It should do a error checking for out of bound cases. Which may lead to problem in future.

share|improve this answer
    
I don't understand wh x is returned in the third case. Are you saying you're making sense of this output? :) or are you saying that in third case it returned the lexicographically smallest element in the first n elements? – Shark Aug 1 '12 at 12:14
    
It returns lexicographically smallest element in the first n elements. – Aftnix Aug 1 '12 at 12:16
    
Hey @Aftnix, my answer above explains why your fourth test returns 2 rather than 3 or 4. It's not because it's the first minimal element, it's because the subsequence 'aaa' < 'aab' and 'aaa' < 'abc'. If you try again with flr(5, "aabca") I think you'll get a result of 4 (the start of the smallest minimal subsequence) rather than 0 (the earliest minimum element). – Hbcdev Aug 1 '12 at 12:36
    
Thanks for pointing this out, i will edit my answer with correct info. – Aftnix Aug 1 '12 at 13:38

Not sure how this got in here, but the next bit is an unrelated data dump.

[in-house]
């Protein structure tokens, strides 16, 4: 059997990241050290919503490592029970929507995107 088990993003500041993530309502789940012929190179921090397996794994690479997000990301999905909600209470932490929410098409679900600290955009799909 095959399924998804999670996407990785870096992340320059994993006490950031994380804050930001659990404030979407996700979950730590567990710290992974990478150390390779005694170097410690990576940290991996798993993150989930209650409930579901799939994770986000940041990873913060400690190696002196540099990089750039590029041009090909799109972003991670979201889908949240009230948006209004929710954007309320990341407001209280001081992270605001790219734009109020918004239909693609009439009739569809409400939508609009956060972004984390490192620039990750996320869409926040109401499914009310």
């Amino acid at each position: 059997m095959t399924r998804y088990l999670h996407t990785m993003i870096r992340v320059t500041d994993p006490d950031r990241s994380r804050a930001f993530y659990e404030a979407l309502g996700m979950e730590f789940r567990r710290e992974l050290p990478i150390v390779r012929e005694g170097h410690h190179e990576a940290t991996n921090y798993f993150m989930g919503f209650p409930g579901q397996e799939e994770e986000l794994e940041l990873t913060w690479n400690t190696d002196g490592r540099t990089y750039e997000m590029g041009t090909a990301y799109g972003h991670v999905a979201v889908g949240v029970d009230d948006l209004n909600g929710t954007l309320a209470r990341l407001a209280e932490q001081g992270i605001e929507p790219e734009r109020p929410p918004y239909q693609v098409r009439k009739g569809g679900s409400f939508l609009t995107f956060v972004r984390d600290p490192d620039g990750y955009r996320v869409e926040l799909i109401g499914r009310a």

so i'm running tests on this.

int flr(int n, char a[])
{
#define A(i) a[((i) + k) % n]
int l[n], ls = n, z[n], min = 0;

for (int i = 0; i < n; i++)
{
    l[i] = i;
    z[i] = 1;
}

for (int k = 0; ls >= 2; k++)
{
    min = l[0];
    for (int i=0; i<ls; i++) min = A(l[i])<A(min) ? l[i] : min;
    for (int i=0; i<ls; i++) z[A(l[i])!=A(min) ? l[i] : (l[i]+k+1)%n] = 0;
    for (int ls_=ls, i=ls=0; i<ls_; i++) if (z[l[i]]) l[ls++] = l[i];
}

return ls == 1 ? l[0] : min;
}

int main()
{
int in = 10;
char array[] = {0, 1, 1, 1, 1, 1, 0, 1, 1, 0}; 

int res = flr(in, array);
printf("expecting res to be 6;\tres = %d\n", res);

system("pause");
return 0;
}

output was res=9;

share|improve this answer
    
Why would you expect 6? Firstly, it's not the same array as in Hbcdev's example, and secondly, since it's assuming the array is circular, starting from position 9 you would have [0, 0, 1], which indeed is the minimum subsequence. – Evert Aug 1 '12 at 13:44